The Psychodynamics of Regression in Work Groups

Journal Article or Monograph

Title: The Psychodynamics of Regression in Work Groups
Year: 1987
Authors: Diamond, M. A., & Allcorn, S.

Individual regression in groups stems from anxiety arising from each individual's attempt to construct a psychodynamic equilibrium between one's demands for adequate self-identity (individuality that is not a threat to other group members) and group membership (affiliation that is not a threat to one's identity). The dilemma of reconciling needs for individuality and group membership provokes annihilation anxiety in which one resorts to regressive action in order to protect one's self from anxiety associated with uncertain object-relations, annihilation and feelings of persecution, and loss of affiliation. As a result, group cultures often are characterized by unconscious actions and shared fantasies stemming from the sum of individual regressed and primitive coping defenses. Individual regression and other primitive defensive actions are observable at the group level of analysis, and lend themselves to description as a group culture. The psychodynamics of individual and group regression with four work-group typologies is illustrated. Each typology represents a predominant coping pattern observed in groups as members attempt to contain their basic anxiety.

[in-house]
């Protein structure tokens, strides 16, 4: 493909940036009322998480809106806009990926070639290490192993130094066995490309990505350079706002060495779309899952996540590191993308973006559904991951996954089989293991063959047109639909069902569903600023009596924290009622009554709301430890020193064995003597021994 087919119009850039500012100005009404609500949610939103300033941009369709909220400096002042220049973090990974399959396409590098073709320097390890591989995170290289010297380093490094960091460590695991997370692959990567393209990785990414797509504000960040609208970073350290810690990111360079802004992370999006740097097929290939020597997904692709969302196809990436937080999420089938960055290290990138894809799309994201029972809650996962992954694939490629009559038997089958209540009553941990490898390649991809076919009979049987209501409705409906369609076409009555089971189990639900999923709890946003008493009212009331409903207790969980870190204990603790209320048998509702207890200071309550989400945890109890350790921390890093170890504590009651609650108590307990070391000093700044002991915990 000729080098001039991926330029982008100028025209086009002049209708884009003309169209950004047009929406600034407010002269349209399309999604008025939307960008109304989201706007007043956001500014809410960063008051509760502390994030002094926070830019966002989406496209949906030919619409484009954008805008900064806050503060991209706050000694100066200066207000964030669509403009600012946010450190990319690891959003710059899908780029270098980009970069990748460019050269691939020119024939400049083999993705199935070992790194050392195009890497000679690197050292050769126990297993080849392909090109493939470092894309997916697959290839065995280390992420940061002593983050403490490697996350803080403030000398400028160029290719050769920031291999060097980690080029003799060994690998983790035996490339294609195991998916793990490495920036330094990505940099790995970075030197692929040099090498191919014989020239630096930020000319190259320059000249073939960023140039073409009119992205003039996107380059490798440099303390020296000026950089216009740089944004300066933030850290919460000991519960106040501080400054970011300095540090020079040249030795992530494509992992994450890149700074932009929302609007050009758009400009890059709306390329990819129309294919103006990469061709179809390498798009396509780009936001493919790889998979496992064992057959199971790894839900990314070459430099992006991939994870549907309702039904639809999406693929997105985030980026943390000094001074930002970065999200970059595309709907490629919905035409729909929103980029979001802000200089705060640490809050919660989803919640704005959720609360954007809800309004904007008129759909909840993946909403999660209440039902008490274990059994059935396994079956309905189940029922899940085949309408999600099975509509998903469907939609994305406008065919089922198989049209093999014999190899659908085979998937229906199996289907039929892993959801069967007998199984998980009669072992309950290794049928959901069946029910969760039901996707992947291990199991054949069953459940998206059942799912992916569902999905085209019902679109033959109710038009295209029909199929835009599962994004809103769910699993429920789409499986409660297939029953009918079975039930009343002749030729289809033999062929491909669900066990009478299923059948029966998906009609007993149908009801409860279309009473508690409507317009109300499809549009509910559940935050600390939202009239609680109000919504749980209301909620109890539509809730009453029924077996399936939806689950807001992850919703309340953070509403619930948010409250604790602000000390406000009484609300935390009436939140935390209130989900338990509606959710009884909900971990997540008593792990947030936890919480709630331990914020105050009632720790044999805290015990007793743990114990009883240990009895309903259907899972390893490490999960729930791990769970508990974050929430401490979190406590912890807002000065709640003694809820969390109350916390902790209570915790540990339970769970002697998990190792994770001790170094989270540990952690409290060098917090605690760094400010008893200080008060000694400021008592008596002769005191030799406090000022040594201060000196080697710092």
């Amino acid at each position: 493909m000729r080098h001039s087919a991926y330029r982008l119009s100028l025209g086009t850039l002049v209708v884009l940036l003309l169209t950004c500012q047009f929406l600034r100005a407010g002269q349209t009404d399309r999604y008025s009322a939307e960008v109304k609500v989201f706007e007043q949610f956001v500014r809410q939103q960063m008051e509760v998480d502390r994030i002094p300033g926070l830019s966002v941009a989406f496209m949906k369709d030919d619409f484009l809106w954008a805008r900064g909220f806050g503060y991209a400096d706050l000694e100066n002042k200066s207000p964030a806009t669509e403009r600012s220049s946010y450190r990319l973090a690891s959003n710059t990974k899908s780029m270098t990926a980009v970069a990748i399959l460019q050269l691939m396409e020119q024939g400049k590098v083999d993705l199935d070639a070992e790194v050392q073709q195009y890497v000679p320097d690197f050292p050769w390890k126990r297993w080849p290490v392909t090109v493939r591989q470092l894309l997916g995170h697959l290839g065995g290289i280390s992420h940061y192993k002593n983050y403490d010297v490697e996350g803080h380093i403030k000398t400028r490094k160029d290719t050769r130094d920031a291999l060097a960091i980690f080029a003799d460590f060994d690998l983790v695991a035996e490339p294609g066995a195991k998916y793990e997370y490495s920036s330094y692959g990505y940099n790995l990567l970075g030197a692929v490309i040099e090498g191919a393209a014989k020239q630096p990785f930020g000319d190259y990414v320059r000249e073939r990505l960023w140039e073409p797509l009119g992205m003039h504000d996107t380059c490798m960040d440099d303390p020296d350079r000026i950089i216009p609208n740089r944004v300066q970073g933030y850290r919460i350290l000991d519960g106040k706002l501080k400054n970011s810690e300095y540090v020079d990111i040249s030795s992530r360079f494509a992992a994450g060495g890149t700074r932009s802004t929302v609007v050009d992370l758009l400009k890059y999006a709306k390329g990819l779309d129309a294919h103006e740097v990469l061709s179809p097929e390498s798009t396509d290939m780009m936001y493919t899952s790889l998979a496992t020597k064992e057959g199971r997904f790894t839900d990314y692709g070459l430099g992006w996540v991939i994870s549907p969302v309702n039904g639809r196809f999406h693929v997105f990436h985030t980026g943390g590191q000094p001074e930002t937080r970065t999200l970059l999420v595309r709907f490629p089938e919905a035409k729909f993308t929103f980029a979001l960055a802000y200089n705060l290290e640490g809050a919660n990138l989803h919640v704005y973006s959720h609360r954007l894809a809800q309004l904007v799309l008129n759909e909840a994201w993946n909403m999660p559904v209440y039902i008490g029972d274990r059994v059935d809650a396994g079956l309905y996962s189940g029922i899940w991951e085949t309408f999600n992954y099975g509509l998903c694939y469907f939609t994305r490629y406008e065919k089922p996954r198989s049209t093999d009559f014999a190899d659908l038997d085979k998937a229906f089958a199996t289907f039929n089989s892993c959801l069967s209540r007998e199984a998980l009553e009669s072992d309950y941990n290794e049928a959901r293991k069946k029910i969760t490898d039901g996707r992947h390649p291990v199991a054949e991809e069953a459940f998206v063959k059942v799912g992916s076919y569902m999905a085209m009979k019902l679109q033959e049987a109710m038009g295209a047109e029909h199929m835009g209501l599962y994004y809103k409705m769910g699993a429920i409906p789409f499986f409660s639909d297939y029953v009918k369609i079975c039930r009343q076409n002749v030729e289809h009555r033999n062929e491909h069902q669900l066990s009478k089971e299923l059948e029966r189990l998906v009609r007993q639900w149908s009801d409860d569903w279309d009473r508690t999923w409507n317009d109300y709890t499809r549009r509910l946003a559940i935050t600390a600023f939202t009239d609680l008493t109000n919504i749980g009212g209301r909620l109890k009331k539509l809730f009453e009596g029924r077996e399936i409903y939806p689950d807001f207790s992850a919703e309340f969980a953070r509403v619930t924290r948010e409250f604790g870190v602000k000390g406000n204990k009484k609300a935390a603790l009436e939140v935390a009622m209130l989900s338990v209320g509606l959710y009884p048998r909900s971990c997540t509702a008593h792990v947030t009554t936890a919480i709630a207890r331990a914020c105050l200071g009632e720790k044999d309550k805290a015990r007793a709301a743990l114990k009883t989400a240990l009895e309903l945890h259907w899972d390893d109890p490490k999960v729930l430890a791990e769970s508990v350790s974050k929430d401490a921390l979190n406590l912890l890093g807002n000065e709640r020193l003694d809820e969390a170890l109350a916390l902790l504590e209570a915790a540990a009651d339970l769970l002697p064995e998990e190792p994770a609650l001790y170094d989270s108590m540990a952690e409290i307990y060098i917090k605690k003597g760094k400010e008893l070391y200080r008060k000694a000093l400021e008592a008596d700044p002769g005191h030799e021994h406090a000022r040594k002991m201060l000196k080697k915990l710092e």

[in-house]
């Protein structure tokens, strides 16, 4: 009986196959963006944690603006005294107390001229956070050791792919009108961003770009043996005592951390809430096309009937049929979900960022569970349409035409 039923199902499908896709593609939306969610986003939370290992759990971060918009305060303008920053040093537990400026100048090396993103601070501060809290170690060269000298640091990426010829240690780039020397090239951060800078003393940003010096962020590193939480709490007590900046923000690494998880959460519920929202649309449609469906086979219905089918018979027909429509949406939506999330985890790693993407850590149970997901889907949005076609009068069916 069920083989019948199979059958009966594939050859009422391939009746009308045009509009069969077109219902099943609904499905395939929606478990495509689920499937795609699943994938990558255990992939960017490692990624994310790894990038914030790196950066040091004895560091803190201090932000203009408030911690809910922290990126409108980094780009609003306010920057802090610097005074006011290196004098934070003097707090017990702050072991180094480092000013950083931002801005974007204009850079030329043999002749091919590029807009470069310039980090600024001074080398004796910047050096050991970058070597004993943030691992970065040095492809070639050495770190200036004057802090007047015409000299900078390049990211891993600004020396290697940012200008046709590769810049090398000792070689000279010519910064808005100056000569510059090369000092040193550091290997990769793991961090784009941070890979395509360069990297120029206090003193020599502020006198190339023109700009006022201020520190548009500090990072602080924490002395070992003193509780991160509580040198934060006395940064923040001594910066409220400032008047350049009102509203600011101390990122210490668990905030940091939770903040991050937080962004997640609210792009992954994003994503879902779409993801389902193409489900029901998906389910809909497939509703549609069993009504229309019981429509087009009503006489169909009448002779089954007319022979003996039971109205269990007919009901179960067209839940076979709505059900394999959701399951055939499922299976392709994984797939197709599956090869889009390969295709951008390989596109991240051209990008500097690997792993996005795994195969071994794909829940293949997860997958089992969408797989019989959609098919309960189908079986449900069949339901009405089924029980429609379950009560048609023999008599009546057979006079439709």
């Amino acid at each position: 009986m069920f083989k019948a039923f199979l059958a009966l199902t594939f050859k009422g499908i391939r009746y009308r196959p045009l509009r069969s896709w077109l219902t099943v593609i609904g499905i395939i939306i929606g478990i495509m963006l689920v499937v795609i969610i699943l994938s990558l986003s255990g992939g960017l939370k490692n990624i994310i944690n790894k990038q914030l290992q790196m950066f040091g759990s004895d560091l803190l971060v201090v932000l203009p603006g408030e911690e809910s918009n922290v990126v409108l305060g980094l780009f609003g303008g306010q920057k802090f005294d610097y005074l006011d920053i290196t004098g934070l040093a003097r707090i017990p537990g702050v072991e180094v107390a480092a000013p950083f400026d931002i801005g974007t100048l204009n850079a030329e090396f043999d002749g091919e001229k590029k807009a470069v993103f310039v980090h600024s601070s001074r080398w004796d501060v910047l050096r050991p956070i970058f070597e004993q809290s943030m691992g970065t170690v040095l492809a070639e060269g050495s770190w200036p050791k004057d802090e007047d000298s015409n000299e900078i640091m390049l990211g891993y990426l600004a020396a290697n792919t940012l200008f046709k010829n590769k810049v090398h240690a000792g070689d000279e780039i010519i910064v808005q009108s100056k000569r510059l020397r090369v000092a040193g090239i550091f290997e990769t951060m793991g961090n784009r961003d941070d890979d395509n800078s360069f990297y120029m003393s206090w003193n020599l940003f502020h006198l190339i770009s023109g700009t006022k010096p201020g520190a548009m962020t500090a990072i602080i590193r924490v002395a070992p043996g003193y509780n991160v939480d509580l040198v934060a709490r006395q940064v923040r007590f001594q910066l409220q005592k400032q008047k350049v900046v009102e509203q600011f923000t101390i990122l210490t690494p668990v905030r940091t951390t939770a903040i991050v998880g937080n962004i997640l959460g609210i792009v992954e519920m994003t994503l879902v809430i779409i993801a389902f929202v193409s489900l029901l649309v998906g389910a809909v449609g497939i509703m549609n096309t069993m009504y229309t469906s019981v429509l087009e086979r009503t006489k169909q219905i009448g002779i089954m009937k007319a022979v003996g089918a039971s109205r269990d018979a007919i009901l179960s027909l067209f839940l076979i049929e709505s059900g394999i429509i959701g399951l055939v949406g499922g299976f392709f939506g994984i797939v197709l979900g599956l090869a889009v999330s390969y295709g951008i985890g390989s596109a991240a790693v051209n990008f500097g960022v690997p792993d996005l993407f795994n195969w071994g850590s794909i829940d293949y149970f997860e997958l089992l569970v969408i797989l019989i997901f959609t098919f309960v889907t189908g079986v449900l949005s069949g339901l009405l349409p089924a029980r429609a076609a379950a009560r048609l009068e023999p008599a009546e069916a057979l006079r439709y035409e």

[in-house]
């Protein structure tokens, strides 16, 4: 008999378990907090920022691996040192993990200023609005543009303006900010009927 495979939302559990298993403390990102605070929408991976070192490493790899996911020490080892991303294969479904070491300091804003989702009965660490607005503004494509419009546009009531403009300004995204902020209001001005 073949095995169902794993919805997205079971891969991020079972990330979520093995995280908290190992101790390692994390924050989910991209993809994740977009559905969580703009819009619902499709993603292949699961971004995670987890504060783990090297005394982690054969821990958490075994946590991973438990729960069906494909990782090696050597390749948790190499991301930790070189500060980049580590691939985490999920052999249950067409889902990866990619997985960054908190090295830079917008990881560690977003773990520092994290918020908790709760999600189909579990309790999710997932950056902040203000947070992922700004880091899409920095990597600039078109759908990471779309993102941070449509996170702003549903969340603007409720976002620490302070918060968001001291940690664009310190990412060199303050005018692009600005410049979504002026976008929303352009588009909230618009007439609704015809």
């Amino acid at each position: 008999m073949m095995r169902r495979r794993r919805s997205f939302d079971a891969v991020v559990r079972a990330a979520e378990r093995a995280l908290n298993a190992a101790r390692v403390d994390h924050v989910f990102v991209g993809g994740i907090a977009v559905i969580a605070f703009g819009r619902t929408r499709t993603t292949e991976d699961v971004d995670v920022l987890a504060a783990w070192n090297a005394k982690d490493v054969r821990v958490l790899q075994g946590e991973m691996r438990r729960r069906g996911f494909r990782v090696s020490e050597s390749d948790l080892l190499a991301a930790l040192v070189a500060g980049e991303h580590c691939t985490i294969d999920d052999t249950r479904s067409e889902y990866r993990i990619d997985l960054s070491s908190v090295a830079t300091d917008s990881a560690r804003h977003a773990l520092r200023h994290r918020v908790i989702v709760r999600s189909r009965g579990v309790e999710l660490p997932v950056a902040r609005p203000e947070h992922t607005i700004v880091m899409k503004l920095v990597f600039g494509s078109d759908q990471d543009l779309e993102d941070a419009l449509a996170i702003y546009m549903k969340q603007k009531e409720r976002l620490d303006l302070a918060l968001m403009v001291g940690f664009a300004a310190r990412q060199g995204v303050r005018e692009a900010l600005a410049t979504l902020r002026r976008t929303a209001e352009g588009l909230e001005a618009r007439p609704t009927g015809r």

Keywords: regression, group dynamics, anxiety, annihilation
Language: English

Journal: Human Relations
Volume: 40
Issue: 8
Start page: 525
End page: 543
Publisher ID:

Submitted by:
Michael Diamond

Corresponding author:

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